Additionally, reinforcements had to be custom-designed whenever a fall force impacted a leading edge of a roof or corner of a wall. The wire or synthetic ropes also had to be protected from sharp objects, short radius bends, friction and accidental displacement. Every vertical and horizontal lifeline had to have a redundant safety line should the primary line fail to support the intended load. In some places one or more tieback (or deflection) lines had to be installed to independent anchor points, in order to change the alignment of the fall forces imposed on a single primary anchor point.

Whenever two or more workers may potentially tie off to a single horizontal lifeline, the tensile strength and diameter of the lifeline, as well as its proportional safety factor, must be increased accordingly. In addition, the shear or tensile strength of primary and secondary anchors, tie-back and safety lines must be increased. All of these loads and stresses must be calculated and double-checked by the qualified person and the resulting documentation must be maintained on site along with logs of regular physical inspections signed by the competent person.

Many of the roof anchors were constructed from Grade 8 (10,000-pound tensile strength) eyebolts (3/4- to 1 1/2-inch diameter) drilled, double bolted and tack-welded through top and bottom flanges of various structural roof beams (not purlins or secondary steel). Due to assumed beam and column loads already imposed in several locations, the body of the bolt was encased in a 1/2-inch carbon steel plate pocket welded with 3/8-inch full penetration all around to the web and flanges of the beam. Additional web and flange stiffeners were added on layouts specified by the engineer.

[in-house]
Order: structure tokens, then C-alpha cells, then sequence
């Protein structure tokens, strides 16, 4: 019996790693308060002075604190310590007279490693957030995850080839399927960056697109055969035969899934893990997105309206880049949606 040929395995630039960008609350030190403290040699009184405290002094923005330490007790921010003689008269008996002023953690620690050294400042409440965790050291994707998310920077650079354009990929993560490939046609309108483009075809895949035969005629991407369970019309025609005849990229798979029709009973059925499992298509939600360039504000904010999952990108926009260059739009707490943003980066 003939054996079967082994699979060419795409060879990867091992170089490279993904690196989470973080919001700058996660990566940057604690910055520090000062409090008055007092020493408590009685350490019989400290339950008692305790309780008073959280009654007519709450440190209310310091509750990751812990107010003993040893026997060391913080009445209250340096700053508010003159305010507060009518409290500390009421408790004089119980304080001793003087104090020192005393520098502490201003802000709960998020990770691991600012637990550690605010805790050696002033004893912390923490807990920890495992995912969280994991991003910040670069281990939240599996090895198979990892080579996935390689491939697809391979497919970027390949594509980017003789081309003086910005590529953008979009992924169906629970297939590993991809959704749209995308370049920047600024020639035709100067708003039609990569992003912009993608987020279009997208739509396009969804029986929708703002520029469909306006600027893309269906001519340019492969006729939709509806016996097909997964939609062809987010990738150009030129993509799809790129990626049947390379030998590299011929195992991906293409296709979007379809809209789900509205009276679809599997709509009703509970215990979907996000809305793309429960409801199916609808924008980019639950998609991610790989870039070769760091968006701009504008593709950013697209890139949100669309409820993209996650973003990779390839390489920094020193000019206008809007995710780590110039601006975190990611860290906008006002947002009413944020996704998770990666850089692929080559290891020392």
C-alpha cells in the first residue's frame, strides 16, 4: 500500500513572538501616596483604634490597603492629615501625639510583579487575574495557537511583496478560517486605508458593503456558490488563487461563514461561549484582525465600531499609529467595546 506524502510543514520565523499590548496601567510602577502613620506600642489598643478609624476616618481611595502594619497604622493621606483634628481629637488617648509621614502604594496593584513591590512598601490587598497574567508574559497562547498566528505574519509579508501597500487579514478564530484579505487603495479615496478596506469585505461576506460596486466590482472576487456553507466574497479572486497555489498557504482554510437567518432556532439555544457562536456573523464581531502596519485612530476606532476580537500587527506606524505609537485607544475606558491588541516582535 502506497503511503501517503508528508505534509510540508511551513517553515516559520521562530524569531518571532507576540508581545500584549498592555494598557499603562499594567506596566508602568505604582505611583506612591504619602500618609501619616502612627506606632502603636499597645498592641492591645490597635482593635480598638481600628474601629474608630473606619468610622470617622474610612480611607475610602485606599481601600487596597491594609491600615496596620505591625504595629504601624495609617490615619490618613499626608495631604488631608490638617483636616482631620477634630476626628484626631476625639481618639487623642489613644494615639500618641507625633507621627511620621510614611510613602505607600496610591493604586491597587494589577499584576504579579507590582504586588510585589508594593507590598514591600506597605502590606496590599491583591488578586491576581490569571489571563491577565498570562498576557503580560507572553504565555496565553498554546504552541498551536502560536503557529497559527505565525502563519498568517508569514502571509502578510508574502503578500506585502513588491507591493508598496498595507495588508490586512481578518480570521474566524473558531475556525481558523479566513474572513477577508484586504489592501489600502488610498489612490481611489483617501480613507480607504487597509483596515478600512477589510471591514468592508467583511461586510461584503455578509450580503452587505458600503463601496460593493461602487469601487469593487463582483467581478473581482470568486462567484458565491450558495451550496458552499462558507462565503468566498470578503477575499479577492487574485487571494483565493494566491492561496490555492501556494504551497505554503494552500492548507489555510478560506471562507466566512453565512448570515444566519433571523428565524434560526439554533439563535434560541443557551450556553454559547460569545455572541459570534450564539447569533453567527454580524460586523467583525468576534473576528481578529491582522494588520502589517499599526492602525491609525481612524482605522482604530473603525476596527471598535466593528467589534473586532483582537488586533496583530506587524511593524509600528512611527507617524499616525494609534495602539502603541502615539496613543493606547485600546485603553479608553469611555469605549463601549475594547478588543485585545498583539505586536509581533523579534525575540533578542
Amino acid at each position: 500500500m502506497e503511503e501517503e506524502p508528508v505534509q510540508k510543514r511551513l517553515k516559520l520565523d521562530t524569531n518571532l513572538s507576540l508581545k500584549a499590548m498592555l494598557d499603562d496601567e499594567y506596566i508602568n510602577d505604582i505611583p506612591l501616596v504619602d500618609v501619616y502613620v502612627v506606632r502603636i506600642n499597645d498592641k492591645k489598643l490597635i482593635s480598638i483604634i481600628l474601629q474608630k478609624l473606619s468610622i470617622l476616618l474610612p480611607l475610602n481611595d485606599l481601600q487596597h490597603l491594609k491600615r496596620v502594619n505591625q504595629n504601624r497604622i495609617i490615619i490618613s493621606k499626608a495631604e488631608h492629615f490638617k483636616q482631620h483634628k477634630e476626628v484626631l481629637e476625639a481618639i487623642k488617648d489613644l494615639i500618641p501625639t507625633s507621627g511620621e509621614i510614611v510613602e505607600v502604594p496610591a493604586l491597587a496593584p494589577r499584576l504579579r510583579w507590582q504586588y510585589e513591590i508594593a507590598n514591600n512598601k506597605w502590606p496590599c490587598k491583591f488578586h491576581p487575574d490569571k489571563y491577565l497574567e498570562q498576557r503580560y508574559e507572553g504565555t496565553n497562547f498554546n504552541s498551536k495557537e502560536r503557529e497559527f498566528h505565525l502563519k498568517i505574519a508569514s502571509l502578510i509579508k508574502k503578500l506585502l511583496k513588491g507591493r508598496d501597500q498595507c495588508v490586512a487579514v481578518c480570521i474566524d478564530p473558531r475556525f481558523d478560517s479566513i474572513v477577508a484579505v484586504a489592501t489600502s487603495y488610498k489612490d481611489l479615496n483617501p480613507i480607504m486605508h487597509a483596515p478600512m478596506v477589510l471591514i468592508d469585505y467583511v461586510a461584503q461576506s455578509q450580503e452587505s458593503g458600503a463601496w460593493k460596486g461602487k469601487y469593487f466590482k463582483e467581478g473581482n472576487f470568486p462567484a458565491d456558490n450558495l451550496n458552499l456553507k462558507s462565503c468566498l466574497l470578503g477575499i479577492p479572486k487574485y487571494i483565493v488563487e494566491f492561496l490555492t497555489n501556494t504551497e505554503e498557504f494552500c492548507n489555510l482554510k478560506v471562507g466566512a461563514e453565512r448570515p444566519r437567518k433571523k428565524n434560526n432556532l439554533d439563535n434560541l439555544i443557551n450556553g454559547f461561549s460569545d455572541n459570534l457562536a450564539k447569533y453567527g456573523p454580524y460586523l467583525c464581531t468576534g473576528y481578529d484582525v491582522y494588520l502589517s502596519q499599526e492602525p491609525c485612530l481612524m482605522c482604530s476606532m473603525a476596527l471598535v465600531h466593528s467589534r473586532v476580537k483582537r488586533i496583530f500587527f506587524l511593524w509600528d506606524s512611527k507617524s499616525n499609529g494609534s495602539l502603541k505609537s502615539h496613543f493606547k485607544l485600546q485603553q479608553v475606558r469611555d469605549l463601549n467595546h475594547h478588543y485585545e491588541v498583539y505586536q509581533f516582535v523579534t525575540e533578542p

These roof anchors were additionally braced up through the distance from top of beam to bottom of roof deck by solid blocking and diagonal gussets to resist the lateral stresses that are imposed on an off-set anchor when a lifeline is loaded from a vertical fall. All of the welding was performed by D.O.T.-certified welders and visually inspected by an AWS-certified welding inspector. Logs of these certified inspections are also kept on file with the engineer’s individual drawings and specs.

Nobody Leaves until the Paperwork is Finished

It is strongly recommended that the engineer of record provide detailed working drawings (plans, elevations, sections and details) and design documents (load

calculations, applied-force models, etc.) of these fall protection installations and ancillary structures whenever an addition or renovation is made to the primary contract documents or existing structure within the project’s limit lines. We also photo-documented the installations before the roof was closed, pitch pockets poured, membranes seal-welded, or penetrations counter-flashed or slip-jacketed.